Here's how cyber criminals are using ChatGPT


Most of the ChatGPT scams so far have involved phishing and impersonation. For example, scammers posing as Amazon send out emails notifying customers that accounts have been deactivated and later requesting personal information. — Photo by Rolf van Root on Unsplash

A new artificial intelligence tool that has been used in classrooms, online forums and social media posts is now being used to steal your private information and money.

ChatGPT has gained a lot of attention for its ability to generate realistic human responses to text-based input, particularly in academia.

So far, it’s been used for multiple legitimate purposes. Some major companies have turned to the tool to conduct business.

But the Better Business Bureau explained recently that cyber criminals have also taken advantage of the program’s AI’s capabilities for malicious purposes, like phishing, impersonation and even romance scams.

“Scammers have historically been on the cutting edge of technology and I don’t see this being any different,” Tom Bartholomy, CEO of the Better Business Bureau of Southern Piedmont and Western North Carolina, said. “As they see that work, as they see people engaging with it, they’re just going to continue to refine it and continue to find other scams that they can feed that same technology into.”

What to look out for

Bartholomy said most of the ChatGPT scams so far have involved phishing and impersonation. For example, scammers posing as Amazon send out emails notifying customers that accounts have been deactivated and later requesting personal information.

“One of the tells that we’ve always cautioned people on when you get an email or you get a text is that if there’s any misspellings or if the grammar’s poor or if the sentence structure is just off...that that can be a pretty good sign that you’re dealing with a scammer. ChatGPT takes all that away,” Bartholomy said. “It’s going to make it easier for the scammers and make it more difficult for us as consumers to be able to discern what’s legitimate and what’s fake.”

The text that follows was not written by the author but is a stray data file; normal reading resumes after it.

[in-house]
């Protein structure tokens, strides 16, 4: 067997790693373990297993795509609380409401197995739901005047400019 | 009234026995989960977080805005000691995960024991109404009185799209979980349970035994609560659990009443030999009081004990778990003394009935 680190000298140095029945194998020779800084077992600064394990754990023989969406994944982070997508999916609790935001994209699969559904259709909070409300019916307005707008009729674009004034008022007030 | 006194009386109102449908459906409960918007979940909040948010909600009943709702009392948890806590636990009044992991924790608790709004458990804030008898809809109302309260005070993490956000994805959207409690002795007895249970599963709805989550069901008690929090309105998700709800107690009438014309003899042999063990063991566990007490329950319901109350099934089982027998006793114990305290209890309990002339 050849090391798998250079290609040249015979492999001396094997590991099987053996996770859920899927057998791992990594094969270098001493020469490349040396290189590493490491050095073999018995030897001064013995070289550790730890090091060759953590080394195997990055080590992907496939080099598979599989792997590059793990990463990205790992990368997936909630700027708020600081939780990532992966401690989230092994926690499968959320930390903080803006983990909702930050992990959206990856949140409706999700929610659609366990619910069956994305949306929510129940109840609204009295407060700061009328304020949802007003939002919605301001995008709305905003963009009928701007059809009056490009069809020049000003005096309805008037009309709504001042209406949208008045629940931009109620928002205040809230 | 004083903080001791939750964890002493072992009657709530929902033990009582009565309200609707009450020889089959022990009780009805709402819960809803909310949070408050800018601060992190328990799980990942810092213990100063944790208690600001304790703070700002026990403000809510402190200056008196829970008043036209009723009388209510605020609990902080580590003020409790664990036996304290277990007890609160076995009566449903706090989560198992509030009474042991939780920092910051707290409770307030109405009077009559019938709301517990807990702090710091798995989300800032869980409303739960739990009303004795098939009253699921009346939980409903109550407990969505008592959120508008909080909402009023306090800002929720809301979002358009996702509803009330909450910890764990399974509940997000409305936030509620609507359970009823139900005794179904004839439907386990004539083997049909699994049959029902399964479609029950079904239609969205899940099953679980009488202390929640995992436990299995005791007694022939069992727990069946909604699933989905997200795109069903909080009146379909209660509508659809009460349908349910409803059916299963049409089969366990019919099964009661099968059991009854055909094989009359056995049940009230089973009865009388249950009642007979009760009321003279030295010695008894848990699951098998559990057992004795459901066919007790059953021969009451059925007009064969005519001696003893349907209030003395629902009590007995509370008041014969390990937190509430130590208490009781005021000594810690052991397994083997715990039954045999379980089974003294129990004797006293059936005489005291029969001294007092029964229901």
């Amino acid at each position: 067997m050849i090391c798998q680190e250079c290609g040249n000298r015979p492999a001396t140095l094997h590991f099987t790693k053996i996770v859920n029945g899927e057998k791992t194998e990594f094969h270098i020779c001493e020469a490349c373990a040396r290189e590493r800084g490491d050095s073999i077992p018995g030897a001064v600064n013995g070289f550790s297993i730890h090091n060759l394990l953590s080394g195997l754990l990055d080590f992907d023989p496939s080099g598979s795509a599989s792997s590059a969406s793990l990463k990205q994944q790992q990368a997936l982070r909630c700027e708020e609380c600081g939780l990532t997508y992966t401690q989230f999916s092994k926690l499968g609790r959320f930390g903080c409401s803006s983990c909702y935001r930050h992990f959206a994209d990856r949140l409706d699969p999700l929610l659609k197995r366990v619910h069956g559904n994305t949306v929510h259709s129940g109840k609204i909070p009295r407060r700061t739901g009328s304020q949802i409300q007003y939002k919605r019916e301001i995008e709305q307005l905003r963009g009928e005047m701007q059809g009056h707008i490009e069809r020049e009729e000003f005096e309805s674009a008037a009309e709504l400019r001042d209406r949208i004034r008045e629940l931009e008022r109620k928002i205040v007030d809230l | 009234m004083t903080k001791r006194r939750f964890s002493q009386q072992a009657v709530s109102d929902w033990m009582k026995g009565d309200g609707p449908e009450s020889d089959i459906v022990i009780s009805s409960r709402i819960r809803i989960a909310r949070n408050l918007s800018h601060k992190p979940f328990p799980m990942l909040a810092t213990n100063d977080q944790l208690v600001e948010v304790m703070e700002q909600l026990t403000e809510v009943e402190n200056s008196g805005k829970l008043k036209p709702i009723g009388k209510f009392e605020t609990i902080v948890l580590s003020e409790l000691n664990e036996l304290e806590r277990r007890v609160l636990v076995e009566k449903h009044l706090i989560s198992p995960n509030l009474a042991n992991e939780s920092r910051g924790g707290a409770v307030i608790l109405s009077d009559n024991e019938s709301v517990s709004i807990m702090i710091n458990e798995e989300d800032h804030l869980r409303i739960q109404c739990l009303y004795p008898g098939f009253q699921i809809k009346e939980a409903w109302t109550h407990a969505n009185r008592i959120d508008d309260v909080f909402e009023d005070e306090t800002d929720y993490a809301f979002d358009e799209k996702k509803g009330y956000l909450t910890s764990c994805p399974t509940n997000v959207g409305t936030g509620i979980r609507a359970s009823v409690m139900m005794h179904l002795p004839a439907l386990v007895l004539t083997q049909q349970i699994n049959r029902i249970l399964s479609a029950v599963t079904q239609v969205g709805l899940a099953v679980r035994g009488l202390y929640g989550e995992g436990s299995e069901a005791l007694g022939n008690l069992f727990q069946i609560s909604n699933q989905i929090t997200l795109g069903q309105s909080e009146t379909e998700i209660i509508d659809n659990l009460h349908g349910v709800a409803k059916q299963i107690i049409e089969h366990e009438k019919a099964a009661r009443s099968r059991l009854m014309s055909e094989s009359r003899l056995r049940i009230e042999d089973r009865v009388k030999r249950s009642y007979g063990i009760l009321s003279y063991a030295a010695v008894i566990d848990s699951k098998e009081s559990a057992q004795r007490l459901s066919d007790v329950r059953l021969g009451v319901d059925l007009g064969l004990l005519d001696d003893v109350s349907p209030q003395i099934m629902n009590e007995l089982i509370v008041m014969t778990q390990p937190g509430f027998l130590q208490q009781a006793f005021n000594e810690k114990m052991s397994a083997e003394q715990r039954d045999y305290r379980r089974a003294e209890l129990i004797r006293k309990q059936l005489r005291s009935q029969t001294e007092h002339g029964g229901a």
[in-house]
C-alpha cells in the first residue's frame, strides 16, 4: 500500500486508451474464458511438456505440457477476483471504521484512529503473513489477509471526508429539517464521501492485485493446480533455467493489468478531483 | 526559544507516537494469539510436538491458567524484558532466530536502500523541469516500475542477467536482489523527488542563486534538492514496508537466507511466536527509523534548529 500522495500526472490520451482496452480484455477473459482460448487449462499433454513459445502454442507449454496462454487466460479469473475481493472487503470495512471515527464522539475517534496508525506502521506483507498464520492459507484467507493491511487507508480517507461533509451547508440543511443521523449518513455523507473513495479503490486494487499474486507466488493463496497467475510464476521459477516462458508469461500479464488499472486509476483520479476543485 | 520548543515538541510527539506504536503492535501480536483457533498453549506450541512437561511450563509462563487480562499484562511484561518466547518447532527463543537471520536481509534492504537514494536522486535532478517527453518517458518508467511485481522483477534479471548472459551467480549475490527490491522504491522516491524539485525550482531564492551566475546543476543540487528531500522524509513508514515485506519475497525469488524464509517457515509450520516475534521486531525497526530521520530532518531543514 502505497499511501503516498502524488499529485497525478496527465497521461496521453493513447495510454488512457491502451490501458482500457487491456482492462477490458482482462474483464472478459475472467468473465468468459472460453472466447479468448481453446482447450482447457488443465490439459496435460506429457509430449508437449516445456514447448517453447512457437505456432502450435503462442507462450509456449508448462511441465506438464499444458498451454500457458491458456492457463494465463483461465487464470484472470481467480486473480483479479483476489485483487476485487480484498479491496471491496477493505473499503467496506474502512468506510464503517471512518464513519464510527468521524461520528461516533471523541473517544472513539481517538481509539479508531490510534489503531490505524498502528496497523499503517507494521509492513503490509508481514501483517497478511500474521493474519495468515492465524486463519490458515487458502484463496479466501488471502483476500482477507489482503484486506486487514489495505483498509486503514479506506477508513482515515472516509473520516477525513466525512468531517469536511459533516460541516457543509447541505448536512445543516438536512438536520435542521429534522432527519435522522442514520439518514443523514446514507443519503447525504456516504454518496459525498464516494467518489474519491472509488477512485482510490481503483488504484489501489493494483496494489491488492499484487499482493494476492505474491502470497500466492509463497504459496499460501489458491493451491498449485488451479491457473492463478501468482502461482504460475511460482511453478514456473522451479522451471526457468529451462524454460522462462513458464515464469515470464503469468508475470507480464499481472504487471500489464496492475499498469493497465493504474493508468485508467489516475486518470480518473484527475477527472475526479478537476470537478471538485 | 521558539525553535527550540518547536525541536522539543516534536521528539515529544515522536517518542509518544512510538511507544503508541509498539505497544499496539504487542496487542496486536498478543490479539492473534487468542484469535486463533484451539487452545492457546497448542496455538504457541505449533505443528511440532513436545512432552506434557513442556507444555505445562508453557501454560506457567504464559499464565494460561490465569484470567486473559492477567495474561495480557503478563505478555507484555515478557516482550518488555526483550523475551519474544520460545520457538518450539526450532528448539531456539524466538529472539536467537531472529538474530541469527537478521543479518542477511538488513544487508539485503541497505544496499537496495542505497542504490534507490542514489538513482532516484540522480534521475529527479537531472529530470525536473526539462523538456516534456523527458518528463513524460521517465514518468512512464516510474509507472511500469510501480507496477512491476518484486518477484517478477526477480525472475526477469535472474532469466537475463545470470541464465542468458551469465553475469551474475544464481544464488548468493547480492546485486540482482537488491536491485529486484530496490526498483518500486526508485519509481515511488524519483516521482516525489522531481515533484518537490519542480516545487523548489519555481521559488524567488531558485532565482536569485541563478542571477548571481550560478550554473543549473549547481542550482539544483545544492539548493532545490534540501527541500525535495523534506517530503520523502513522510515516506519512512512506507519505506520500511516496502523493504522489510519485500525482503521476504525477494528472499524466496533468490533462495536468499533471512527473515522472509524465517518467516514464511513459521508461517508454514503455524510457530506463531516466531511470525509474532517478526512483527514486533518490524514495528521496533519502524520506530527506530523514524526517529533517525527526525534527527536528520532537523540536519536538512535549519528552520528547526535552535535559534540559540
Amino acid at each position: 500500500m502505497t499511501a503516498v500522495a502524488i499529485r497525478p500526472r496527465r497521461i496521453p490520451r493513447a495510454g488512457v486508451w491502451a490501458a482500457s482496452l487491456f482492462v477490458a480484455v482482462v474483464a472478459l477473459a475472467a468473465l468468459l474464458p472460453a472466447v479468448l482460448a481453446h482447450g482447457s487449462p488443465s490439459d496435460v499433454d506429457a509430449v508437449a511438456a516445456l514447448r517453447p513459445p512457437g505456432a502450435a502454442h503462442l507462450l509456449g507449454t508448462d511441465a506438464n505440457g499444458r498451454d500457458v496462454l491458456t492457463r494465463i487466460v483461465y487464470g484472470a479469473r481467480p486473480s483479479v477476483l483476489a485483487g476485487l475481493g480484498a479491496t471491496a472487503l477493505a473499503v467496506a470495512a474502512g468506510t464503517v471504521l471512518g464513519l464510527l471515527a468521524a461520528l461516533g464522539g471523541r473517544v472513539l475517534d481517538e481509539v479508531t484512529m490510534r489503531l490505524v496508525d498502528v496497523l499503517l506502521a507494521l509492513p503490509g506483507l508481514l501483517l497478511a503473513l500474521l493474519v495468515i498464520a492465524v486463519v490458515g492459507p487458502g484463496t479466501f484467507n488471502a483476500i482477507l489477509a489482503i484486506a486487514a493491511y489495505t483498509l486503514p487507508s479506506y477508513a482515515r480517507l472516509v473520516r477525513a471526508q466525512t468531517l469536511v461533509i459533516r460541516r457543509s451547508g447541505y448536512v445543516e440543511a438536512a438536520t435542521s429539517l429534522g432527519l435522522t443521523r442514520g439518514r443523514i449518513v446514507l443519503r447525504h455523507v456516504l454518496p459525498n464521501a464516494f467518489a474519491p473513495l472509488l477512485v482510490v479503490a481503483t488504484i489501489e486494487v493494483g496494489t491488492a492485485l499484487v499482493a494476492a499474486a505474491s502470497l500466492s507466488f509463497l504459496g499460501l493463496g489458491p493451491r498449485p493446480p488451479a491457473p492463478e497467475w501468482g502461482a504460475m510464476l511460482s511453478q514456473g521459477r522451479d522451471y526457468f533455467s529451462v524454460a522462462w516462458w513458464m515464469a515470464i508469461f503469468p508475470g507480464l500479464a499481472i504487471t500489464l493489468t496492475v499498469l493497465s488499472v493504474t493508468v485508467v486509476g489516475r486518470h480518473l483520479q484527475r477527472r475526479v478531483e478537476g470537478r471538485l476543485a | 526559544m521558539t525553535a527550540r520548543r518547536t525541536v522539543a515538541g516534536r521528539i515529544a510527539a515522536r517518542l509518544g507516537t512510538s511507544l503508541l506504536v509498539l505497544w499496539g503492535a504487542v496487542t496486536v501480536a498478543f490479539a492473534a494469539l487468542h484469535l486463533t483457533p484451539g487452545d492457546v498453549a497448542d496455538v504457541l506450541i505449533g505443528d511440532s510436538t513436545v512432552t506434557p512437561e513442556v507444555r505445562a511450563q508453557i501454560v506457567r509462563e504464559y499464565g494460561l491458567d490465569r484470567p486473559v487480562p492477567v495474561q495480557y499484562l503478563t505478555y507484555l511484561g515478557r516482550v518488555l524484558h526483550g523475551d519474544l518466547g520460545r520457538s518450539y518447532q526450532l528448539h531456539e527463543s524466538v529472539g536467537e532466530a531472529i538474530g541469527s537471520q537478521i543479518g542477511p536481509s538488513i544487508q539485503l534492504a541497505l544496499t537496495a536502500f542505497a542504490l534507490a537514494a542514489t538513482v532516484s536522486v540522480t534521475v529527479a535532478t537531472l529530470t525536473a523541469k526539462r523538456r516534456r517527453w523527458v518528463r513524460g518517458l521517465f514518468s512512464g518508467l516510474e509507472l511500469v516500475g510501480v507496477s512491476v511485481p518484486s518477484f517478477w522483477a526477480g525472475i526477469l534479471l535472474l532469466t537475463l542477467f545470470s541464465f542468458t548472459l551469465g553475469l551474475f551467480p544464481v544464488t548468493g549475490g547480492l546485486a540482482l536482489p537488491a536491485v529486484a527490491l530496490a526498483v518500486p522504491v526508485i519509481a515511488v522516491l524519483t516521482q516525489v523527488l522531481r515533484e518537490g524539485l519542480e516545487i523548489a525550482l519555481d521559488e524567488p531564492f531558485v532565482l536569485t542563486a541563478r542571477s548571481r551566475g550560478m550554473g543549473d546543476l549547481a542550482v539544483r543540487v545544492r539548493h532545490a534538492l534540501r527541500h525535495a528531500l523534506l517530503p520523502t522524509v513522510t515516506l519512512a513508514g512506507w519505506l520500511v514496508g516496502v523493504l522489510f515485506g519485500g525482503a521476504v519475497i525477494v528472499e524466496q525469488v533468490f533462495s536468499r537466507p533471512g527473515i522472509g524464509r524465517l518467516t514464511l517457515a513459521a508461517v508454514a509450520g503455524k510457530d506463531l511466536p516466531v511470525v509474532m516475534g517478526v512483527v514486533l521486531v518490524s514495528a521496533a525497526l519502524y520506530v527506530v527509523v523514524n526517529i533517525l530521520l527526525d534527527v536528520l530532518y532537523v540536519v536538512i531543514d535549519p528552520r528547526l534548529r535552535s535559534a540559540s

Chatbots have been around for years, especially for business customer service assistance. Bartholomy explained that ChatGPT’s advanced conversational model has made it harder for consumers to pick up on red flags.

“That type of technology has been around longer than ChatGPT...where you think you’re engaging with someone on a live chat. It’s actually just a bunch of canned responses until you give them a question that it can answer. Now with ChatGPT, that conversation can continue based on the questions that you have and the database that they’re pulling information from,” Bartholomy said.

How to protect yourself

The Better Business Bureau recommends that online consumers watch for any suspicious activity. – The Charlotte Observer/Tribune News Service

  • Be cautious of unsolicited messages.
  • Verify the identity of the person you’re chatting with by asking for contact information
  • Scrutinize text for any red flags
  • Use two-factor authentication for your online accounts
  • Use a password manager to generate and store strong passwords
  • Be careful when downloading files or clicking on links
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